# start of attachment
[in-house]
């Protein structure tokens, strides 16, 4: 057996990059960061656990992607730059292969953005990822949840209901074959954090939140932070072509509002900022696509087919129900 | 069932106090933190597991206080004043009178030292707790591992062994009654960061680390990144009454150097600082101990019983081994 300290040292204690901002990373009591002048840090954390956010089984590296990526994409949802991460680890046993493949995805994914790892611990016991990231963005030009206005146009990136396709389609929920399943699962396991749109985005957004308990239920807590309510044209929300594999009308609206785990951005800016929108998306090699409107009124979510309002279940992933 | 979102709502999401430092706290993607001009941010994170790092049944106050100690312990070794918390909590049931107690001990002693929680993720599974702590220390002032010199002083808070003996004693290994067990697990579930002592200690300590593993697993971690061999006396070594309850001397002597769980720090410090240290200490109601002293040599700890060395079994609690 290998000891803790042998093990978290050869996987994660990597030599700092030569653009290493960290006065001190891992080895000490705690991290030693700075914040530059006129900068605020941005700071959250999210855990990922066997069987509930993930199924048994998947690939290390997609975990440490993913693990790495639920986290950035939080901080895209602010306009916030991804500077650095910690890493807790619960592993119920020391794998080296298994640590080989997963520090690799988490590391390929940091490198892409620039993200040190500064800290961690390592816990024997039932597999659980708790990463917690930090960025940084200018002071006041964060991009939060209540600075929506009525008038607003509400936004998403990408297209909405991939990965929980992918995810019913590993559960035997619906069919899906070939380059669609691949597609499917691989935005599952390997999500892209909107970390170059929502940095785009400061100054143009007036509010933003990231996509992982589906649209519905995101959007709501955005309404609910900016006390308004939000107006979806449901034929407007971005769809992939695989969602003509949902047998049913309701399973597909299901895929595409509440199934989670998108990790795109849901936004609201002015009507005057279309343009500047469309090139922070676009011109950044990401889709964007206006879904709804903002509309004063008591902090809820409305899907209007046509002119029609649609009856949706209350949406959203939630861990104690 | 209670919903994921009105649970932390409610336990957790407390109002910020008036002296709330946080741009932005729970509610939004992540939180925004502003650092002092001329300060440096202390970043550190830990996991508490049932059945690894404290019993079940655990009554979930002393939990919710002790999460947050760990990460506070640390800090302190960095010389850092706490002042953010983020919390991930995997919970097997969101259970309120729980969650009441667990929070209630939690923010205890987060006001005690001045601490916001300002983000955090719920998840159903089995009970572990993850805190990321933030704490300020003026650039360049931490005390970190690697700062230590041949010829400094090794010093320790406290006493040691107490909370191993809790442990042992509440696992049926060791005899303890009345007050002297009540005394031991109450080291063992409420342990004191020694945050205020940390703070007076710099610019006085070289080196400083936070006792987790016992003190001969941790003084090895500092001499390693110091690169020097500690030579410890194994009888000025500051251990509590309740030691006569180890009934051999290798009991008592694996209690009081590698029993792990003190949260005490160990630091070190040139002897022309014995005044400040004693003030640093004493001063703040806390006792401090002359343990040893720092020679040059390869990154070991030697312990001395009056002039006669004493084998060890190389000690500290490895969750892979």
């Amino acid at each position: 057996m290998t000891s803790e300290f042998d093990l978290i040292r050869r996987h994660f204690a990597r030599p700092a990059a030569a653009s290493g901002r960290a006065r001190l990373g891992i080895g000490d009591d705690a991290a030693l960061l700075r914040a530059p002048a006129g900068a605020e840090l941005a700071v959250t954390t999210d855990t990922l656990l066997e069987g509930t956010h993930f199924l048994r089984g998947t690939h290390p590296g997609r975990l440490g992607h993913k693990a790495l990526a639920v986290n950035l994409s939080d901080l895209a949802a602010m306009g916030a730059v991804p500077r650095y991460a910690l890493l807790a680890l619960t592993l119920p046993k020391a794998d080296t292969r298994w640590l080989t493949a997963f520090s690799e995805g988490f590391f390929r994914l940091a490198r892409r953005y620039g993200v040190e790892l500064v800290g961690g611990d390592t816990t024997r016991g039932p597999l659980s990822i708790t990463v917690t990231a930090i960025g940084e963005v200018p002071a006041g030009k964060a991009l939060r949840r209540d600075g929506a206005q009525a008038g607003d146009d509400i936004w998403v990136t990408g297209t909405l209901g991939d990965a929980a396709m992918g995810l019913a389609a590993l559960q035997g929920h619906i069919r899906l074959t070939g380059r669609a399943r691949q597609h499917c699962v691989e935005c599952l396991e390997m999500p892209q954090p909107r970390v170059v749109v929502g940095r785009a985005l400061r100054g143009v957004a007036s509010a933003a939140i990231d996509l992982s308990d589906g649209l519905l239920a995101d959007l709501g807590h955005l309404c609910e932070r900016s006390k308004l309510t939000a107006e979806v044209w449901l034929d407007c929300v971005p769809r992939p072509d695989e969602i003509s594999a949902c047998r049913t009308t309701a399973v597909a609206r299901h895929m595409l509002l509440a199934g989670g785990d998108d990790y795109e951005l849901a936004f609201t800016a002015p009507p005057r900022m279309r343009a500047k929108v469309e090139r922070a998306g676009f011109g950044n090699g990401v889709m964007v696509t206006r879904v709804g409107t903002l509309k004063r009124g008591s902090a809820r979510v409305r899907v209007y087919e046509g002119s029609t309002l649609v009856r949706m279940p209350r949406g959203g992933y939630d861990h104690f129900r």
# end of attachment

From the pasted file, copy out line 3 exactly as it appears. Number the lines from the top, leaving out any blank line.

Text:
């Amino acid at each position: 057996m290998t000891s803790e300290f042998d093990l978290i040292r050869r996987h994660f204690a990597r030599p700092a990059a030569a653009s290493g901002r960290a006065r001190l990373g891992i080895g000490d009591d705690a991290a030693l960061l700075r914040a530059p002048a006129g900068a605020e840090l941005a700071v959250t954390t999210d855990t990922l656990l066997e069987g509930t956010h993930f199924l048994r089984g998947t690939h290390p590296g997609r975990l440490g992607h993913k693990a790495l990526a639920v986290n950035l994409s939080d901080l895209a949802a602010m306009g916030a730059v991804p500077r650095y991460a910690l890493l807790a680890l619960t592993l119920p046993k020391a794998d080296t292969r298994w640590l080989t493949a997963f520090s690799e995805g988490f590391f390929r994914l940091a490198r892409r953005y620039g993200v040190e790892l500064v800290g961690g611990d390592t816990t024997r016991g039932p597999l659980s990822i708790t990463v917690t990231a930090i960025g940084e963005v200018p002071a006041g030009k964060a991009l939060r949840r209540d600075g929506a206005q009525a008038g607003d146009d509400i936004w998403v990136t990408g297209t909405l209901g991939d990965a929980a396709m992918g995810l019913a389609a590993l559960q035997g929920h619906i069919r899906l074959t070939g380059r669609a399943r691949q597609h499917c699962v691989e935005c599952l396991e390997m999500p892209q954090p909107r970390v170059v749109v929502g940095r785009a985005l400061r100054g143009v957004a007036s509010a933003a939140i990231d996509l992982s308990d589906g649209l519905l239920a995101d959007l709501g807590h955005l309404c609910e932070r900016s006390k308004l309510t939000a107006e979806v044209w449901l034929d407007c929300v971005p769809r992939p072509d695989e969602i003509s594999a949902c047998r049913t009308t309701a399973v597909a609206r299901h895929m595409l509002l509440a199934g989670g785990d998108d990790y795109e951005l849901a936004f609201t800016a002015p009507p005057r900022m279309r343009a500047k929108v469309e090139r922070a998306g676009f011109g950044n090699g990401v889709m964007v696509t206006r879904v709804g409107t903002l509309k004063r009124g008591s902090a809820r979510v409305r899907v209007y087919e046509g002119s029609t309002l649609v009856r949706m279940p209350r949406g959203g992933y939630d861990h104690f129900r």